Woman asks Wrangell to certify people who can euthanize pets

an office
Veterinarian Judge Conniff’s part-time office at Conniff’s Critters in Wrangell. (Colette Czarnecki/KSTK)

Veterinary care is not always available in remote, rural Alaska. In Wrangell, like some other island towns in Southeast Alaska, a vet is available for about 10 days a month. This can be very challenging when pets are aging or become terminally ill. A particular hardship for pet owners is when their furry loved ones need to be euthanized.

A local dog, Lilly, was 13 years old last fall when she suddenly became paralyzed. Before, the Lab-and-pit ridgeback mix was a loving emotional support pet. She was known as a gentle giant.

When she fell ill, Lilly’s owner didn’t know what to do so her sister, Dorthea Rooney, stepped in. Wrangell’s part-time vet was not in town at the time so Rooney did something she never thought she would.  She put Lilly down herself, at home, without euthanasia medicine. 

“It’s still pretty raw,” she said. “When you have to put a family pet down, there is still a conscience and you’re aware of what you’re doing. It’s really heart-wrenching.”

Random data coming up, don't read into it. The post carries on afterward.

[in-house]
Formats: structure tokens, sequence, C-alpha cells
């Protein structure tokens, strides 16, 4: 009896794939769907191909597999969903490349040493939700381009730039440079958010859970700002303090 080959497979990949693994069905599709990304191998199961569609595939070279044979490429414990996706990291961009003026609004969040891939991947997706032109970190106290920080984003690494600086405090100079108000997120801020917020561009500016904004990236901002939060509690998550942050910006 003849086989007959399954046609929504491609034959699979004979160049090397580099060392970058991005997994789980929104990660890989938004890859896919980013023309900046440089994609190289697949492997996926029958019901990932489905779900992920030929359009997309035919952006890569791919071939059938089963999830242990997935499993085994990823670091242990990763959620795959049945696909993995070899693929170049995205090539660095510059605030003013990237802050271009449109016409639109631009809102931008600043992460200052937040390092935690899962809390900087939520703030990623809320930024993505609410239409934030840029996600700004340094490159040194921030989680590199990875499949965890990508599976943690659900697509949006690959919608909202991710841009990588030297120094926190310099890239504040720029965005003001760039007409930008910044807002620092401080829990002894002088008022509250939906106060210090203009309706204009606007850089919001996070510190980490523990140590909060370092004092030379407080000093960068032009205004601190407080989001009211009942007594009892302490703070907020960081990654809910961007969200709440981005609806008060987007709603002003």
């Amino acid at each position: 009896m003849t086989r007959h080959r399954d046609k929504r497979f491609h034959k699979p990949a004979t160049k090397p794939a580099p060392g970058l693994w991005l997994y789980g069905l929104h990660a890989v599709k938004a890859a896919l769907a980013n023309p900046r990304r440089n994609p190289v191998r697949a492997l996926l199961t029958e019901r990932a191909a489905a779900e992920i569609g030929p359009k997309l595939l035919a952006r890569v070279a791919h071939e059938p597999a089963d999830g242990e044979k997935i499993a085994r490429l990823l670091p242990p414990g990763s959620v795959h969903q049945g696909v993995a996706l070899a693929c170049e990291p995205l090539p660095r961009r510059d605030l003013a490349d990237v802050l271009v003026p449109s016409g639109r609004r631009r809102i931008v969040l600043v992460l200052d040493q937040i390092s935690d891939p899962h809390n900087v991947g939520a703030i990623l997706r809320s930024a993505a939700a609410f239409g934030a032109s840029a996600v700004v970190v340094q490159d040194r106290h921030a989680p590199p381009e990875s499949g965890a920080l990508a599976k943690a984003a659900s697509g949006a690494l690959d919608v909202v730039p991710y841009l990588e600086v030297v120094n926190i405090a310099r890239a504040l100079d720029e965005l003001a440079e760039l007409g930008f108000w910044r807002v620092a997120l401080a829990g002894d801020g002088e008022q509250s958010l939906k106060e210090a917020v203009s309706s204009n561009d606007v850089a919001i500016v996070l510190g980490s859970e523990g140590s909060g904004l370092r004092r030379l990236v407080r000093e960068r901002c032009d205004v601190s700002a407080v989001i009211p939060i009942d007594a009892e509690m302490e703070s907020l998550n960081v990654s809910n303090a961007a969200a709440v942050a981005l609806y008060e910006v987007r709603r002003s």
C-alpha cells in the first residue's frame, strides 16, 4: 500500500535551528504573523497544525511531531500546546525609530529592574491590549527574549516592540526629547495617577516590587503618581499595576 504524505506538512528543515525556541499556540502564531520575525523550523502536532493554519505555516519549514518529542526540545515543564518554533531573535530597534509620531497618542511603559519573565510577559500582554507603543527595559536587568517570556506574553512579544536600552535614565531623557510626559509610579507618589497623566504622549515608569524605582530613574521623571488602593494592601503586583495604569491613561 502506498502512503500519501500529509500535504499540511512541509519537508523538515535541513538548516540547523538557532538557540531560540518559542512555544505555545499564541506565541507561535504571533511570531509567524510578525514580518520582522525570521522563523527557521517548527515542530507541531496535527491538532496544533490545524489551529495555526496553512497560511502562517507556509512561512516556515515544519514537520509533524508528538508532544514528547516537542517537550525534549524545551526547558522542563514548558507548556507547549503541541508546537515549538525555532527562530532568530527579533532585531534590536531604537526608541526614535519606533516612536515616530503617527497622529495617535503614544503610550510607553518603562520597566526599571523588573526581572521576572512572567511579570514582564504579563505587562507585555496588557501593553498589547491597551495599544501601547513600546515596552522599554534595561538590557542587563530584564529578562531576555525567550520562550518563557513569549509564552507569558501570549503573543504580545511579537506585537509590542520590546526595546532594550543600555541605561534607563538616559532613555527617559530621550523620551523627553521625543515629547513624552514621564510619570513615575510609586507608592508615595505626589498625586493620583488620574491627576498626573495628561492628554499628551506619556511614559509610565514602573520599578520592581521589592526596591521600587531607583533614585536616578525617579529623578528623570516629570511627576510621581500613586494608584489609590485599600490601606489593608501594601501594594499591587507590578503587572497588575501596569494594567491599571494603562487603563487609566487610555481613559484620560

Comments on social media didn’t help. One in particular really offended her.

“One woman posted, ‘It’s only $2 for a bullet,’” she said. “If you are not trained with a handgun, if you do not know what you’re doing and when it’s your own animal, it’s a totally different experience.”

With Rooney’s own dog, she had to schedule euthanasia because the vet is often gone. Her own dog had mandibular osteosarcoma, a cancer in the jaw. She said her dog died way before her time because she didn’t want to euthanize her herself. 

“It was a year ago and it’s still pretty hard,” she said. “But that’s what people have to do in this community. They have to either commit to when the vet is here, or fork out a ton of money to ship your dog out. Or unfortunately do it yourself and sometimes that does not work out very well.”

Certification will take some time

Rooney wants to improve options for pet owners in Wrangell. Shortly after putting her sister’s dog down, Rooney spoke about it at a Borough Assembly meeting reading a detailed letter about her experience.

She said it was surprising that the Assembly didn’t know that nobody in town was certified to euthanize pets. They assured her they’d look into it.

“Everyone I’ve talked to so far is completely on board,” Rooney said. “The city’s response in the beginning was very positive. They said, ‘we will pay to have this done.’ But their follow up is not happening.”

Mason Villarma, Wrangell’s interim borough manager, said it will take time. He said Rooney hasn’t been the only concerned resident. Someone else came forward recently about putting her pet down as well. He said the city is moving forward with getting someone certified to do this.